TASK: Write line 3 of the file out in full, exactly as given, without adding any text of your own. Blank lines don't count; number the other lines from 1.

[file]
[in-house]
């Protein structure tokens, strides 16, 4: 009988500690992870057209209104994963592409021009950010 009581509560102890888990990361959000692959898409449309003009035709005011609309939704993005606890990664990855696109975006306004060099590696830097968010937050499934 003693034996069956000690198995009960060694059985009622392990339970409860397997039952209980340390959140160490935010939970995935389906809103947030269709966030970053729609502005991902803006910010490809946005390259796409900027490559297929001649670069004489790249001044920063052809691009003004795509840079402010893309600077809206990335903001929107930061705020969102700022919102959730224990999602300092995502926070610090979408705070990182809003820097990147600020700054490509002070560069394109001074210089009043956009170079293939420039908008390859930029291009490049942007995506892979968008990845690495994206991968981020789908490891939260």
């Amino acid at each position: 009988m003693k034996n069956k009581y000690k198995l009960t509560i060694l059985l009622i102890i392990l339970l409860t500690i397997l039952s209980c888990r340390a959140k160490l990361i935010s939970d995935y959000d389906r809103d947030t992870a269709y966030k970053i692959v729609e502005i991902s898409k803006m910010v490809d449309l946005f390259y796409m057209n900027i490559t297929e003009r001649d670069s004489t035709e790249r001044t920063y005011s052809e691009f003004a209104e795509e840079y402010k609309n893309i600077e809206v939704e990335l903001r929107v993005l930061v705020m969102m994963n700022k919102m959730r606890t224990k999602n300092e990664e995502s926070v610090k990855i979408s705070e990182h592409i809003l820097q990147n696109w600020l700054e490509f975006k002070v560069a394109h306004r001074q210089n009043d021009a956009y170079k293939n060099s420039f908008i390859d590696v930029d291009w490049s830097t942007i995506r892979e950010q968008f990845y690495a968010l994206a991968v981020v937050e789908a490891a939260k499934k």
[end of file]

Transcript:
């Amino acid at each position: 009988m003693k034996n069956k009581y000690k198995l009960t509560i060694l059985l009622i102890i392990l339970l409860t500690i397997l039952s209980c888990r340390a959140k160490l990361i935010s939970d995935y959000d389906r809103d947030t992870a269709y966030k970053i692959v729609e502005i991902s898409k803006m910010v490809d449309l946005f390259y796409m057209n900027i490559t297929e003009r001649d670069s004489t035709e790249r001044t920063y005011s052809e691009f003004a209104e795509e840079y402010k609309n893309i600077e809206v939704e990335l903001r929107v993005l930061v705020m969102m994963n700022k919102m959730r606890t224990k999602n300092e990664e995502s926070v610090k990855i979408s705070e990182h592409i809003l820097q990147n696109w600020l700054e490509f975006k002070v560069a394109h306004r001074q210089n009043d021009a956009y170079k293939n060099s420039f908008i390859d590696v930029d291009w490049s830097t942007i995506r892979e950010q968008f990845y690495a968010l994206a991968v981020v937050e789908a490891a939260k499934k």